According to Scott, some research related to soybean aphids and isoflavonoids was conducted in China with Chinese soybean cultivars. However, until this AAFC project got underway, no research had been done with Ontario soybean cultivars on soybean aphids and isoflavonoids or other similar anti-insect compounds.
Spider mite/soybean interactions have been even less studied. Scott says, “Very little work has been done so far on the interaction between isoflavonoids and mites, or soybeans and mites. A lot of research has been done with spider mites on host plant resistance in other horticulture crops and field crops, but not much with soybeans.”
In developing the project, Scott and Dhaubhadel consulted with soybean researchers and breeders about which cultivars are typically grown in Ontario and what was known about the cultivars’ resistance to soybean aphids and spider mites. They selected 12 cultivars, encompassing various soybean maturity groups and a range of estimated resistance levels to the two pests.
Scott and his students from Western University, where he is an adjunct professor, set up the bioassays to determine the relative effectiveness of the different cultivars in defending against the aphids and mites. This past fall and winter, they grew the 12 cultivars in AAFC-London’s greenhouse and growth rooms, and exposed the plants to the two pests. In tests that lasted for two to four weeks, they counted the number of aphids or mites that grew on the different cultivars. They used that data to develop a rating scale to compare the susceptibility/resistance of the different cultivars.
The project team sampled the soybean leaves before and after the cultivars were exposed to the aphids or mites. The leaf samples were analyzed for six types of isoflavonoids.
New information emerging
“We are over a year into the project. We have a lot of chemical and bioassay results. And we have gathered quite a bit of new information on soybean and herbivore interactions that we believe was not previously known,” Scott notes.
The results so far indicate a strong potential for improving resistance through soybean breeding, especially resistance to soybean aphids. “We have found that the most resistant cultivar in terms of aphid resistance is as much as almost 40 times more resistant than the most susceptible. So, there is quite a range just within the 12 soybean cultivars that we selected. We don’t see quite as large a range in terms of the level of spider mite resistance,” he says.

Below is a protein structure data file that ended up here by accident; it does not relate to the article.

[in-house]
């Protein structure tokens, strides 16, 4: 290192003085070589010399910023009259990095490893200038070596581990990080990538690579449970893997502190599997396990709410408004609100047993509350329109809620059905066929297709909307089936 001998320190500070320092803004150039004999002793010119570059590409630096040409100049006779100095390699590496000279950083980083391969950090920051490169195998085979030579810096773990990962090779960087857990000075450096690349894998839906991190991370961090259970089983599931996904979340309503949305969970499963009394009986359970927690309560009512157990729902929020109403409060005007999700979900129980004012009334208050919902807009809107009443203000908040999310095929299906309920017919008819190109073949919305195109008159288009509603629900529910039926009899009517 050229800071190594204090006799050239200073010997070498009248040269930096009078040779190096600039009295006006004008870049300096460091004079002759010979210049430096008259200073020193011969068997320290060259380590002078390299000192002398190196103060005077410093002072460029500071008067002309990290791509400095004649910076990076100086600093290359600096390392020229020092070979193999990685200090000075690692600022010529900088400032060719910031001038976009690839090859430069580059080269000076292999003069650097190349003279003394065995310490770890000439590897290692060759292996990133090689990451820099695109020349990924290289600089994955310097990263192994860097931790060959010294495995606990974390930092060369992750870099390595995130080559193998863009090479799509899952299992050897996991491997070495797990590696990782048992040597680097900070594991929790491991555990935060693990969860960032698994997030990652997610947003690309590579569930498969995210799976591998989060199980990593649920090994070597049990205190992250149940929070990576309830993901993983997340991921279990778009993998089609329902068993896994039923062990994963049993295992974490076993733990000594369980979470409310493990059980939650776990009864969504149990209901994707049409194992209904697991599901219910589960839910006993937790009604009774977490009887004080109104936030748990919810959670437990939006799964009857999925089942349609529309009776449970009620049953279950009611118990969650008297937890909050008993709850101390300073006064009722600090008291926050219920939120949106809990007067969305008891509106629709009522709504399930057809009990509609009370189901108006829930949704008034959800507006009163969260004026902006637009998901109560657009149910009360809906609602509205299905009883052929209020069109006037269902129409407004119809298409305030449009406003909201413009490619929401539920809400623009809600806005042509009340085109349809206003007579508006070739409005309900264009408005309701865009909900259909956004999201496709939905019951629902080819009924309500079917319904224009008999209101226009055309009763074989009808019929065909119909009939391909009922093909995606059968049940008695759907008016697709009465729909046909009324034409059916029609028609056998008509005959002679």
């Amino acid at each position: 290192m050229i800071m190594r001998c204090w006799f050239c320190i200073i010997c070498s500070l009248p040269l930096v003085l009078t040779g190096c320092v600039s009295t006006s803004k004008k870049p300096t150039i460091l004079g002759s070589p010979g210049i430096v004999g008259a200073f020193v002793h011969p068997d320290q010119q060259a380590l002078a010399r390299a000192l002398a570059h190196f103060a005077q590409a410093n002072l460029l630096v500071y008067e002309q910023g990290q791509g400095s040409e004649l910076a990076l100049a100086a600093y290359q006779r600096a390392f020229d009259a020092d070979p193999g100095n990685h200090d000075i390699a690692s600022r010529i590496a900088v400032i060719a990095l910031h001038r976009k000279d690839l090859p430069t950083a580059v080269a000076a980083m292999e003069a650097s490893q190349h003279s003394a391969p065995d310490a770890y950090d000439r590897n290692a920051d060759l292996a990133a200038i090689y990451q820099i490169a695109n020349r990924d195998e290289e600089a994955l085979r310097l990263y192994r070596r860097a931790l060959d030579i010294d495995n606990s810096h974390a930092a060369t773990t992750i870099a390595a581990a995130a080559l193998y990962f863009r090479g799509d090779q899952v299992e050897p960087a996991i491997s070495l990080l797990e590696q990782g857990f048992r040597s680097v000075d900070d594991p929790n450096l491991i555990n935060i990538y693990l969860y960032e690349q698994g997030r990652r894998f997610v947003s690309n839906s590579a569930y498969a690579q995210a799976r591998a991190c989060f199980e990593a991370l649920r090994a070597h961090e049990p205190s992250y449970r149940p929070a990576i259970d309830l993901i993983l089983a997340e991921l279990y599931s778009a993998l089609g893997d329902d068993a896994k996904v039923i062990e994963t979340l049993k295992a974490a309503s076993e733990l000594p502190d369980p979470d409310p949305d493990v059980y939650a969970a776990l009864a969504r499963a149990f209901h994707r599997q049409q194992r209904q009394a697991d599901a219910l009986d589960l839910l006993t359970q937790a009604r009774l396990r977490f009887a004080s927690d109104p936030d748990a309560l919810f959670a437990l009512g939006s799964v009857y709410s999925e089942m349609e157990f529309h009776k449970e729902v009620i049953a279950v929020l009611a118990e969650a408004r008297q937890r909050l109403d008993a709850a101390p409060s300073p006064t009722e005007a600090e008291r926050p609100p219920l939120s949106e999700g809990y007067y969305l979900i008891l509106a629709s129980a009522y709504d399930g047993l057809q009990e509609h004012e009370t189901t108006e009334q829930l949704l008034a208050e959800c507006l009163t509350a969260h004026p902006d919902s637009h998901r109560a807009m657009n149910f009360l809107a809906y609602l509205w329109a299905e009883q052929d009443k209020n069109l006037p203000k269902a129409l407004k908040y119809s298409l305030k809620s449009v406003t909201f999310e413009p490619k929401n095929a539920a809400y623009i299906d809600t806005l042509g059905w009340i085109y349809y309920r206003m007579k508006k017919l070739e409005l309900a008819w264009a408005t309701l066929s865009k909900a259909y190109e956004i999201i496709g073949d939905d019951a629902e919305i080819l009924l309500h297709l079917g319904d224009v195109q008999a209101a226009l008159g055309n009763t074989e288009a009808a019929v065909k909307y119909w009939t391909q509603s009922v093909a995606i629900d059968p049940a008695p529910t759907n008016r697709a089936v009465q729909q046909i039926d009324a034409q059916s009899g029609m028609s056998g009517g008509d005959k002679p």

“Also, we are finding that some of the cultivars that show resistance to the aphids are not necessarily the same ones that are resistant to the spider mites. So, the two herbivores are responding differently to the defences in those plants.”
He adds, “The one cultivar that had relatively high resistance to both the aphid and the spider mite is OAC Avatar, which was developed by the University of Guelph. OT06-23 and OAC Strive had higher aphid resistance but only moderate mite resistance.”
Perhaps the most significant finding so far is that there isn’t a strong correlation between the cultivars’ resistance levels and the isoflavonoid concentrations in their leaves. So, the chemists on the project team are now conducting a much more thorough analysis of the same leaf samples, broadening the scope of their tests to measure many other compounds that, like isoflavonoids, are produced by metabolic processes within the plant.
This expanded work is already providing additional insights. “We’re finding that the cultivar resistance level seems to have a much stronger correlation with other classes of leaf compounds, such as compounds in the flavonoid class,” Scott notes.
So, the project is now a lot more complex, but it will provide much more information on these compounds in Ontario soybean cultivars and their role in pest/soybean interactions. Dhaubhadel says, “The results from this research will help recommend cultivars for planting in Ontario based on resistance to these two pests, and will also provide direction for breeding new resistant genotypes.”